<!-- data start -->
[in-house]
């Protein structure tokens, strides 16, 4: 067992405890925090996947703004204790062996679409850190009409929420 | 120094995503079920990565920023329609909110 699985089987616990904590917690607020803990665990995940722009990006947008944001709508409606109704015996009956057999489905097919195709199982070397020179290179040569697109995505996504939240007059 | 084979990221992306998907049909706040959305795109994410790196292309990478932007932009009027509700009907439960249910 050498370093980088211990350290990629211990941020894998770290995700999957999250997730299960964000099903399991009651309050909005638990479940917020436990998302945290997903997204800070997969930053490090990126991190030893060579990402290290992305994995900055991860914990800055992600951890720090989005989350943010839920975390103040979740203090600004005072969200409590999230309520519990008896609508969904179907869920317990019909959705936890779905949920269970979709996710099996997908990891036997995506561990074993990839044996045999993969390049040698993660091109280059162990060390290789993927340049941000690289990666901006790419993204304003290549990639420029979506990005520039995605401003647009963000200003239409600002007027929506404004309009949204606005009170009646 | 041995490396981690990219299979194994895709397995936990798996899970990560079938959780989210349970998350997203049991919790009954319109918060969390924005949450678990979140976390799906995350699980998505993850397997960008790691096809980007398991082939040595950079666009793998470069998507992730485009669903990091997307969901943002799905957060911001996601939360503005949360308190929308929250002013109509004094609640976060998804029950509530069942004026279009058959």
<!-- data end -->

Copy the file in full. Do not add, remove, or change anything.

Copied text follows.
[in-house]
């Protein structure tokens, strides 16, 4: 067992405890925090996947703004204790062996679409850190009409929420 | 120094995503079920990565920023329609909110 699985089987616990904590917690607020803990665990995940722009990006947008944001709508409606109704015996009956057999489905097919195709199982070397020179290179040569697109995505996504939240007059 | 084979990221992306998907049909706040959305795109994410790196292309990478932007932009009027509700009907439960249910 050498370093980088211990350290990629211990941020894998770290995700999957999250997730299960964000099903399991009651309050909005638990479940917020436990998302945290997903997204800070997969930053490090990126991190030893060579990402290290992305994995900055991860914990800055992600951890720090989005989350943010839920975390103040979740203090600004005072969200409590999230309520519990008896609508969904179907869920317990019909959705936890779905949920269970979709996710099996997908990891036997995506561990074993990839044996045999993969390049040698993660091109280059162990060390290789993927340049941000690289990666901006790419993204304003290549990639420029979506990005520039995605401003647009963000200003239409600002007027929506404004309009949204606005009170009646 | 041995490396981690990219299979194994895709397995936990798996899970990560079938959780989210349970998350997203049991919790009954319109918060969390924005949450678990979140976390799906995350699980998505993850397997960008790691096809980007398991082939040595950079666009793998470069998507992730485009669903990091997307969901943002799905957060911001996601939360503005949360308190929308929250002013109509004094609640976060998804029950509530069942004026279009058959």